INORFH: (sighing) “Yes, the man was obsessed with you. However, he later on learned to move on with his life. He became a painter and his first recognized work was a portrait of you. He also managed to find a family of his own and be happy with what he had.”
Woman: “Know what? I don’t think I wanna go with you.”
Woman: “You heard me. If those are the people I expect to welcome me then never mind. I think I’ll stay here.”
INORFH: “You’re not kidding are you?”
Woman: “Nope, if those are the people in Heaven then I don’t want to go there.”
INORFH: “But you’ll be safe there and you’ll have a chance to make a meaningful relationship with those people.”
Woman: “My good-for-nothing parents, my ex-BFF Gina, that faggot Morton and that creep Jude. Nope, I think I’ll stay here.”
INORFH: (disappointed) “You’re sure.”
Woman: “Positive. Besides, they say that Michael Jackson might be around here somewhere. I just might get the chance to meet him.”
Massive engines rumbling, the great ship departs, leaving the soul, now smiling smugly to herself, behind.
The soul is completely unaware of a colossal tentacle breaking the surface of the water behind her…
Okay. There you go. I apologize again for making this article a little too religious and sermon-like.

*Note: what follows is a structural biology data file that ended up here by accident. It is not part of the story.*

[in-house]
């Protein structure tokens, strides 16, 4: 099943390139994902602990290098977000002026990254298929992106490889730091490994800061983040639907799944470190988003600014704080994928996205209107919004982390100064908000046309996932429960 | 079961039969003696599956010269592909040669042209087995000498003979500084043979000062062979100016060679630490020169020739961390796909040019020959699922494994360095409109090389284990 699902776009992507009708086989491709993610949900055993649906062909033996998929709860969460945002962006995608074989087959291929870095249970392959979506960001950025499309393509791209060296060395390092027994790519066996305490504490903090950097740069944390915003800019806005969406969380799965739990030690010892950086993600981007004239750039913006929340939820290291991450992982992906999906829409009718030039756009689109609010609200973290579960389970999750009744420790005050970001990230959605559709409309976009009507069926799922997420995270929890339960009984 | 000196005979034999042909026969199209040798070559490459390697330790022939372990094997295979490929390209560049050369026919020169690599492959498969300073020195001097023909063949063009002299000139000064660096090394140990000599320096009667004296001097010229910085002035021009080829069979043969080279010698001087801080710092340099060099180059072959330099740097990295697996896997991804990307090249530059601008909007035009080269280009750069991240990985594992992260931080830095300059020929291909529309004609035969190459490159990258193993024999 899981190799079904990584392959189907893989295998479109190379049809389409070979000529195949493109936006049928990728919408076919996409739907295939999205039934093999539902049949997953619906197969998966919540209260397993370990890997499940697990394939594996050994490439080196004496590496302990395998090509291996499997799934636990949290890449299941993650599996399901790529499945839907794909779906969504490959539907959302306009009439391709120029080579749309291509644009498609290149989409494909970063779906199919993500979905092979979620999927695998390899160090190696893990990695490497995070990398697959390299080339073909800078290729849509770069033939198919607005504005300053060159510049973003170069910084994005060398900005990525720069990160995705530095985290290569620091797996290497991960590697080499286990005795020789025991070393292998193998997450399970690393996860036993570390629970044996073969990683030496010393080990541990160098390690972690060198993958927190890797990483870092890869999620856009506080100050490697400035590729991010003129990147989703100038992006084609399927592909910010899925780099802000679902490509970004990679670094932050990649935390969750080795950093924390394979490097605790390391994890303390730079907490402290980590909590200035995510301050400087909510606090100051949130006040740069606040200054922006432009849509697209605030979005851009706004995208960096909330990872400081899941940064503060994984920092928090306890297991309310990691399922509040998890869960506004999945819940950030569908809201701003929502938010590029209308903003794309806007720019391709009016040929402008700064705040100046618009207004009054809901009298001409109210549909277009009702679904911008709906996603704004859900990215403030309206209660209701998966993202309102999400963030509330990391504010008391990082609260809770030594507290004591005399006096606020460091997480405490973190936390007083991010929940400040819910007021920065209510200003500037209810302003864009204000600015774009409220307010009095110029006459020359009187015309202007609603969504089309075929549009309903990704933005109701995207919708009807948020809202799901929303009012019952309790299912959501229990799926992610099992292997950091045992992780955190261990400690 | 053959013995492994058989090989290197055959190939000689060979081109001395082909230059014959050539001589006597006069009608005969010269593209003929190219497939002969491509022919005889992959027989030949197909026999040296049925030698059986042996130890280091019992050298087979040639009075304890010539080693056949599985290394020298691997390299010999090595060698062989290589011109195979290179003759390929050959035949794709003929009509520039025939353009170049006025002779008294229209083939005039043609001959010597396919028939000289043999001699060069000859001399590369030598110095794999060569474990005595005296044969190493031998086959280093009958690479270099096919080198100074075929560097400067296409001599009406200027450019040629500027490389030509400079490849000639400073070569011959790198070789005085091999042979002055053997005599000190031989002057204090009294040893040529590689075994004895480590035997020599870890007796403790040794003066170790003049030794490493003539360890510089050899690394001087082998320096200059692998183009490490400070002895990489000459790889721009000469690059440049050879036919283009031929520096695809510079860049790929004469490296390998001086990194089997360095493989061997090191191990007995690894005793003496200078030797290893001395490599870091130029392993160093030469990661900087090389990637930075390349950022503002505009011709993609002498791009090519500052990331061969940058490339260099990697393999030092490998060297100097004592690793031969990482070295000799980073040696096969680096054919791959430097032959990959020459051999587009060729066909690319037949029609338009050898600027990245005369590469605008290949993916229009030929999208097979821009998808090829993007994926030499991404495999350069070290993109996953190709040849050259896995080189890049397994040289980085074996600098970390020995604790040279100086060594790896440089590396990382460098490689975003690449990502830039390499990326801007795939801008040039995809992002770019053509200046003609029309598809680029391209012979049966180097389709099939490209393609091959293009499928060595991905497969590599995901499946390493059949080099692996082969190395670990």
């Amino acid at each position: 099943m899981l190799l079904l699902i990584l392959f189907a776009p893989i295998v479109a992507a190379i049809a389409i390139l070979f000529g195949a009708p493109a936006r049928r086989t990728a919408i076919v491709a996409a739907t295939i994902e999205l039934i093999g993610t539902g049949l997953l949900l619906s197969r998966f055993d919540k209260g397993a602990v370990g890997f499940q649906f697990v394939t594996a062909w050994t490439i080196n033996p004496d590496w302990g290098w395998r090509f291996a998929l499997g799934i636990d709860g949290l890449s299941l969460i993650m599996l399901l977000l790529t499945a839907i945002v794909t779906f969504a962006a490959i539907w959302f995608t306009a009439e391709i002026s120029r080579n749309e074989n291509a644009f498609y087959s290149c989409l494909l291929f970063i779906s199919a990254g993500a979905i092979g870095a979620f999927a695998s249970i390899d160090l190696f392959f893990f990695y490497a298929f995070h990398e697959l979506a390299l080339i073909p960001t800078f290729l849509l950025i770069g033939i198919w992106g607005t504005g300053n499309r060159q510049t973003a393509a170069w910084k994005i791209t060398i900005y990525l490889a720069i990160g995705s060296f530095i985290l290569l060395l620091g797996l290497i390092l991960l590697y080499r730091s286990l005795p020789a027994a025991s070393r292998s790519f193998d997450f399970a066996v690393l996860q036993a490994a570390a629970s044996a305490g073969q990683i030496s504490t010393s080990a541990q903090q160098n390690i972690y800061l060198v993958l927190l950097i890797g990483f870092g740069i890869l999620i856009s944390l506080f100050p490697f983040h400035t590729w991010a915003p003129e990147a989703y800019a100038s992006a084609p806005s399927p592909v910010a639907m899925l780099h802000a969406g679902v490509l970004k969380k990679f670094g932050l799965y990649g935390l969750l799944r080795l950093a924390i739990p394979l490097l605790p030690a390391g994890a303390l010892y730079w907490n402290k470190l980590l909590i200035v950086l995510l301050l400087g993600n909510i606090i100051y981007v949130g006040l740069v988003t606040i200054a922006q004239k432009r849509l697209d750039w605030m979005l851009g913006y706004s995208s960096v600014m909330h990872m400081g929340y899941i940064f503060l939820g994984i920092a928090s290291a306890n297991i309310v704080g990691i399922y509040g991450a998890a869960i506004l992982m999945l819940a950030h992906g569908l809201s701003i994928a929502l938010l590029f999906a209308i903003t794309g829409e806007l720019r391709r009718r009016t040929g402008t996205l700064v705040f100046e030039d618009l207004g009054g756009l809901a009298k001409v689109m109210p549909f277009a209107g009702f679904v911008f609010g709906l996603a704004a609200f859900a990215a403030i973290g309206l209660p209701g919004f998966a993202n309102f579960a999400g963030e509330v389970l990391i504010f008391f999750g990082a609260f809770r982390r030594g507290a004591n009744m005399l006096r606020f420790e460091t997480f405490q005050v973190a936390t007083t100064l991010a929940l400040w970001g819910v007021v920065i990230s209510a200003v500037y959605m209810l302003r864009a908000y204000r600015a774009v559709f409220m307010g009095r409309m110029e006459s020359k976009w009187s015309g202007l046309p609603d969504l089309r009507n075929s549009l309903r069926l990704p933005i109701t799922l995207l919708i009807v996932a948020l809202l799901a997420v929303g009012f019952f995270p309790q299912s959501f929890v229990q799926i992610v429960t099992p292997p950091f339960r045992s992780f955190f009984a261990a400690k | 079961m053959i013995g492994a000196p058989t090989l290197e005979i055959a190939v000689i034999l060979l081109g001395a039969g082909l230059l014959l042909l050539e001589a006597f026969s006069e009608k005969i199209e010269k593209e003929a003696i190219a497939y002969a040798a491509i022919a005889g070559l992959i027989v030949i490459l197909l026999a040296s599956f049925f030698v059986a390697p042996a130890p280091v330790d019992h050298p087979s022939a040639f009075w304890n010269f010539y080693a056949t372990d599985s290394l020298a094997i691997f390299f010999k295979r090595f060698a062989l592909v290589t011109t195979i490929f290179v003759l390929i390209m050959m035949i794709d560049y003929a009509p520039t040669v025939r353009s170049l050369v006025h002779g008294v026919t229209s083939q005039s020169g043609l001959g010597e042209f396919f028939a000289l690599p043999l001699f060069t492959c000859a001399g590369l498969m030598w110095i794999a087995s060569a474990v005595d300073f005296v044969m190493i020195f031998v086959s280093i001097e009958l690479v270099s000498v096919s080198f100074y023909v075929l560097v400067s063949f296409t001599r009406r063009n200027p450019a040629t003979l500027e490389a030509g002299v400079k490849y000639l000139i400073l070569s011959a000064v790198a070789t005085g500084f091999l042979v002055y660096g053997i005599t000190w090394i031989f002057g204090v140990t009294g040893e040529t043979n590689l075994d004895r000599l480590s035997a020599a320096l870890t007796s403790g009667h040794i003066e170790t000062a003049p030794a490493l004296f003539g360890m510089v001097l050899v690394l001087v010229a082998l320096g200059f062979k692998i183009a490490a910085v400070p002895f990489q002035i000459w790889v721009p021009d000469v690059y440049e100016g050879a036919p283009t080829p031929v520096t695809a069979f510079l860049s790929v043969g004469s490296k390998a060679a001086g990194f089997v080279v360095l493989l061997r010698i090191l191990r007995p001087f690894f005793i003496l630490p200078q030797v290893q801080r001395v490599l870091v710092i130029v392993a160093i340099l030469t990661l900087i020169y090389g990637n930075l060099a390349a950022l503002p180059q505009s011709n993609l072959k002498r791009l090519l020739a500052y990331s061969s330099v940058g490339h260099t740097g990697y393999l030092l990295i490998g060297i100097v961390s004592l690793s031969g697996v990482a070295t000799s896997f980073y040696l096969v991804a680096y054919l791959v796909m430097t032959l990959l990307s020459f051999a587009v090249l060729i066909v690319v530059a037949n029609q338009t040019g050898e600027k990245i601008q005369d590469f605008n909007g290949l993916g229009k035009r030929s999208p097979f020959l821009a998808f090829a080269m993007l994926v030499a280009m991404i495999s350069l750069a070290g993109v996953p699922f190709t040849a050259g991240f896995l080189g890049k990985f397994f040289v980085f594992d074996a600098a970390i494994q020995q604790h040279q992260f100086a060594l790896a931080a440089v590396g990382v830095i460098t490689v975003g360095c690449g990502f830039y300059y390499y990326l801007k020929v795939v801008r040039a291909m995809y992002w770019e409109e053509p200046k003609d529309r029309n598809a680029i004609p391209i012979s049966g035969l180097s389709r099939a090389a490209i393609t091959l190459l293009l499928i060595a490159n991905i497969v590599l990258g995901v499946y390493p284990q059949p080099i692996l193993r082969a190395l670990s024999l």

So what was the point of this religious rant you may ask? Well, the attitude of the woman mentioned above is not really so different from quite a few Pinoys I’ve met.
I once met a woman who refused to work just because a person she hated shared the same office with her. A lot of people often prefer to be right rather than be happy. I’ve seen people abandon the opportunity to better the country simply because they don’t like the people they are working with. It’s a sad fact but self-righteousness doesn’t really make one righteous at all.
Among the seven deadly sins, the worst of them is pride because, essentially, it removes a sense of accountability and responsibility on the part of the sinner. It invites them to have a sense of entitlement (to believe that something rightfully belongs to them even if it doesn’t) and self-righteousness (to insist they are always right in a given matter).
To improve oneself, the first step is accepting one’s mistakes. We must acknowledge that we are all fallible and frail human beings with limits in order to find a way to work with and around said limits. By understanding our mistakes, we can better understand where we went wrong and , from there, make amends and make right where we went wrong.
When forced to take on a difficult situation such as working with people you don’t like, it’s best to think the following:
You’re not doing this for them anyway. This is for everyone, including you and the people around you. That you’ll be working with people you don’t like just shows that you’re willing to make mature decisions.